10 Feb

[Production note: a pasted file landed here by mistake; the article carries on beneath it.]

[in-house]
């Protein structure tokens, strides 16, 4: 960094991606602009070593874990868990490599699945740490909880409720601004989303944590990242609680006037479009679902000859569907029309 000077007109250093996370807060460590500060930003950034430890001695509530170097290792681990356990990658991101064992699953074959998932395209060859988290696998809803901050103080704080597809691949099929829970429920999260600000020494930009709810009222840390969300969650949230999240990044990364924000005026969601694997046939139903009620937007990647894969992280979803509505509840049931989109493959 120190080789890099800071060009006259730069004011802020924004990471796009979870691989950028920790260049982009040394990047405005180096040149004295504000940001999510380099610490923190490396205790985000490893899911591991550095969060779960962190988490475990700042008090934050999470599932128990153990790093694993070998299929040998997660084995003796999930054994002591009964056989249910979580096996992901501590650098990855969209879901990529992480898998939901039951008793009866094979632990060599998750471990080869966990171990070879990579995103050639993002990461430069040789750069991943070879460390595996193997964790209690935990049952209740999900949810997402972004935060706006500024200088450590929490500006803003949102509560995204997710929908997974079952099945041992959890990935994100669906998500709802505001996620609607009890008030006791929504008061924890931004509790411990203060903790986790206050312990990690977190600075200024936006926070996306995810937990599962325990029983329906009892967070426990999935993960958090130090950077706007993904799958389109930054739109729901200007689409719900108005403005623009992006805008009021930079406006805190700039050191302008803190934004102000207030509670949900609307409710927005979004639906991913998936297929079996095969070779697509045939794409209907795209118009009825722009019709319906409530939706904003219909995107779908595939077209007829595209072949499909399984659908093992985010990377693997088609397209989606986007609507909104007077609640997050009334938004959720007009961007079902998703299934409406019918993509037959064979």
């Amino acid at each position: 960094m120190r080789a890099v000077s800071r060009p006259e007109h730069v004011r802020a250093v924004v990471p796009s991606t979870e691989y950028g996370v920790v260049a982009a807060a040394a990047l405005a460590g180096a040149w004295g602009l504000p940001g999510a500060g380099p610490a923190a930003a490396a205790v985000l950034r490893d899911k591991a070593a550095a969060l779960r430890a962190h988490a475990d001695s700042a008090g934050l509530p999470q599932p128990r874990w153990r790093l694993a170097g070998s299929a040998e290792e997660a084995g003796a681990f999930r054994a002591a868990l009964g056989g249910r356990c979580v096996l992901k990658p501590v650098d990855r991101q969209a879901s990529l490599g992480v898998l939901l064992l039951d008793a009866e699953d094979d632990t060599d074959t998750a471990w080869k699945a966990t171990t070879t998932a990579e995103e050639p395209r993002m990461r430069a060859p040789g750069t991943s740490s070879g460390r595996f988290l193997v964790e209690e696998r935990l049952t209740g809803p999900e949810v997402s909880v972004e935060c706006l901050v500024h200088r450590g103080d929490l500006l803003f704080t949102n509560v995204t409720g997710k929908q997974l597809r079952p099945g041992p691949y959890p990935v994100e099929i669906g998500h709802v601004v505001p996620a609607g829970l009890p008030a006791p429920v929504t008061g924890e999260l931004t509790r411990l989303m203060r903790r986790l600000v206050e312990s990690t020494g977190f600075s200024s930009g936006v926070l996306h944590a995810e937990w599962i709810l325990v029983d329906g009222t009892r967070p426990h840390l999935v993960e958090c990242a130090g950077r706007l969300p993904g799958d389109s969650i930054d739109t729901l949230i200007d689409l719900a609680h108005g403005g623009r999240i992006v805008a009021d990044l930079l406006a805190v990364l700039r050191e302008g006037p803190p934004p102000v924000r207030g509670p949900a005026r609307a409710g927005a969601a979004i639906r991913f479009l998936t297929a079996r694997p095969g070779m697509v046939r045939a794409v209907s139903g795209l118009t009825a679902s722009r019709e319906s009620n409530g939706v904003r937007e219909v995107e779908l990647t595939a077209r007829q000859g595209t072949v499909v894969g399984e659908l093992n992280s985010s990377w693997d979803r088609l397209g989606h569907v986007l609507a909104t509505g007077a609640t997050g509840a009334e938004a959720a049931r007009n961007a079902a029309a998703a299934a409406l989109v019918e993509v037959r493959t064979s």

This is the first photograph the city has of Mr. Russell.  As is the case with official portraits of first offenders, this one shows a young man in direct profile, somber, not yet guilty but no longer free to imagine he is not.  The grainy quality of the image exaggerates both his youth and the coldness of his black eyes, which are not black, but for twenty-one years have been brown, the color of which is deepened by the flash-white breadth of forehead above his left eye, where the black hair is parted and folded neatly in a descending wave to his right mid-ear.  These characteristics are acknowledged first because they are not the first ones seen.  It is the lips of this accused murderer, spread unnaturally wide across his face and in a thickness more reminiscent of marine life, that is noticed and whose presence dominates thoughts about him.  His words are wet, his appetite too large, and it is not surprising to see his face presented publicly in just this way.  His black collar appears like a platter in this photograph, but the platter is actually a dark brown flourish of light jacket.  After this photograph is taken, Mr. Russell (64, 5’7” and with a full head of thick dark hair) will be photographed for an exposé in the local paper standing beside NorthPoint, his controversial tent city, clutching keys and cell phone, waiting for the city to counter his demand of two million dollars; but before this photograph is taken, Louis Russell (5, 3’7” and nearly in tears), smiled because he was told to smile, though he did not want to smile, and his mother, Joni Campanella, aka “Little Jonny”, a Portland Madame, chose to ignore, or else could not hear, the ridicule of his passing classmates as she photographed her son on his first day of school.  After this photograph Mr. Russell will be heard saying to Detective Terrance Ray, Portland deserves to have a homeless camp on 4th and Burnside, and neighboring businessmen hurting from Mr. Russell’s neighborliness will say, Mr. Russell is attempting to coerce the city into buying his property, and they will say he’s a desperate man who will make the city blink first; but before this photograph Louis Russell was reprimanded for fighting in the playground, suspended for fighting in the cafeteria and expelled for fighting in the classroom, at which time his teacher, Mrs. Ruby, predicted the boy was not long for incarceration, however, whether this is what she actually said or if it was only remembered that she said this, or whether she said something else entirely that was distorted by the bloody rag pressed upon Mrs. Ruby’s nose and then later remembered as saying this, is lost to historical accuracy.  After this photograph Mr. Russell will sit inside Dante’s laying shadows on the walls, shooting Wild Turkey and cursing the city council’s decision to deny him a license to own and operate a food cart pod in his newly vacant lot; but before this photograph Louis Russell’s shadow was seen sprinting past vacant storefronts and reaching down stretches of cracked empty streets, disappearing around corners and behind dumpsters until it finally disappeared within the shadows of grown men.  After the photograph Mr. Russell will watch the wreaking ball collide against the charred remains of Cleo’s, the adult bookstore he managed then owned, while cursing Commissioner Robert Culp (Captain, USN, retired), who levied a squadron of code violations against the indefensible business; but before the photograph Louis Russell’s step-father took him to a strip club and bought the boy a lap dance, which the entertainer could only adequately perform under an explicit demand that Mr. Evans give her a gram more of cocaine, three shots of whiskey (two now and one for later), a pack of cigarettes and a twenty-dollar bill, discretely placed.  After the photograph Mr. Russell’s employees will ring up video and magazine sales near the front door of Cleo’s while Mr. Russell himself will move baggies of cocaine and two girls, sometimes three, out the back door, depending on whether he will be actively dating one of them, but even then the rent may be due, or else he may have lost his Corvette and will need another one, or the idea of owning a boat may strike him; but before this photograph Louis Russell was beaten by Mr. Evans for failing the ninth grade, which did not motivate the adolescent to succeed in academics but instead ditch the whole institution in favor of a less structured daily routine that took its nebulous and profitable form in bars and pool halls around town.  After the photograph Mr. Russell will steal into Tome Jewelers and take approximately $144,000 in precious gems for sale to Peruvian drug dealers, who will suggest that the bourgeoning entrepreneur accept payment in the form of cocaine, with which to do whatever pleases him; but before this photograph Louis Russell earned as a box man, cracking out-of-town safes with his crew for Vernon Lowell, a street tuff making inroads into Mr. Evans’ interests.  After the photograph Mr. Russell will take over the management of a struggling bookstore that will first frustrate then overwhelm its long time owner Teddy Birch, who said the store’s a run down dirty nothing pain in the ass and a foul smelling poor earner that attracts all manner of lazy filth and foul loiterers, in which, he said to Mr. Russell, all manner of transactions could be arranged; but before the photograph Louis Russell heard Mr. Evans yelling at his crew in their pool hall, something about Manuel-fucking-Marquez piece of shit whose nose is getting too white for all his laying around, but Louis Russell was intent on the nine ball, behind which was a stack of fives, to care too much.  After the photograph Mr. Russell will leave Providence Regional Rehab Services where he participated and successfully completed Project Fordham and made great strides toward improving his idea of self and where he showed the capacity for empathy, the willingness to admit he was wrong and the courage to seek help outside; but before the photograph Louis Russell comforted his sometime-girlfriend Belinda, who had been abducted by Manuel Marquez the night before and who had burned Belinda’s face with his cigarettes and cut her arms with his knife and who had cut her legs with his knife and had tried to throw her off Burnside Bridge before a huddle of homeless men compelled Mr. Marquez to leave her be.  After the photograph Mr. Russell will be recorded attempting to sell 4.2 ounces of cocaine to a friend-turned-snitch and he will feel hard steel embrace his wrists and he will feel the pressure on his head to bow and he will feel the slick nylon of the unmarked car’s backseat; but before the photograph Louis Russell sat alone in the backseat of 1962 Chevy Impala holding a Colt automatic pistol and listening to Vinny Clapman regale the getaway driver with the story of how he threatened his insurance agent for not honoring their contractual agreements by denying his, Vinny’s, claim, made necessary by the windstorm last March in which trees from the property abutting his own were uprooted and whistled first into then through and finally out his abandoned shed.  After the photograph Mr. Russell will look askance at David Harr, who will move a bit too stiffly and speak a bit too statically, but who will hand Mr. Russell a roll of marked bills tied with a rubber band and later, when Mr. Russell is alone in his car, he will count the bills until he is told to freeze and he sees multiple pistols drawn and he loses count; but before the photograph Louis Russell slipped out the curbside door and crept around the block to come up behind Manuel Marquez, who had ducked into an alley to piss in a puddle, intending to put two bullets into his head and after this fact Mr. Marquez fell into the puddle and Louis Russell put three more bullets into his head and then one more bullet into his head, and had Louis Russell not lingered to watch the blood bubble to the surface and the urine dribble out from under the man’s slacks he would not have been described with condemning accuracy by a deli owner, who had seen the whole thing.  After the photograph Mr. Russell’s sedan, weighed down by two hundred pounds of cocaine meant for the Canadiens, will be pulled over outside Redding, California and Mr. Russell will successfully walk the line and touch his nose and expertly recite the alphabet in reverse and he will joke with the state patrolman who will point his Maglite into the backseat and then into Mr. Russell’s face and skeptically write a ticket for traveling twelve over and watch the sedan owned by one of the West Coast’s pre-eminent drug smugglers leave his jurisdiction; but before the photograph Louis Russell was sleeping soundly at a safe house when light and sound shocked him awake, turned him over, stood him up and walked him to a squad car surrounded by more squad cars surrounded by a velvet dark on deserted NE Alberta Street.  After the photograph Mr. Russell will deal mostly in cocaine and prostitutes and for such dealings he will be shot, twice in the leg and once in the shoulder, and he will be stabbed, both times in the left bicep, all of which will do nothing to curtail his enthusiasm for life, a life which, he was heard to say to law enforcers and criminals alike, would not last much beyond forty anyway, the rules of the street needing to be enforced both by him and upon him; but before the photograph Louis Russell was told to remain silent, that anything he said could be held against him, and more chilling than this threat was the unspoken threat of Mr. Evans, who, in no uncertain terms, told his stepson what happened to los gilipollas with big mouths.  After the photograph Mr. Russell will be released on parole, having earned his GED and throughout which time he maintained his innocence, claiming conspiracy and cover-up, but without naming names of men who could possibly benefit by having Mr. Russell out of the picture; but before the photograph Louis Russell’s shoes were confiscated and his belt was confiscated and his pockets were emptied and their contents catalogued: three toothpicks (two used), four dollar bills, two nickels, three pennies, one phone number (disconnected) and a ticket stub.  After the photograph Mr. Russell will stand before a jury of his peers and hear their verdict and there will be none in the courtroom to gasp and there will be none in the courtroom to rejoice; but before the photograph Louis Russell was given a tin of creamed corn and a sleeve of crackers after taking the interrogation room beating so well.  After the photograph Mr. Russell will turn to the right; but before the photograph Louis Russell stared through the camera lens.  There was something about the flash.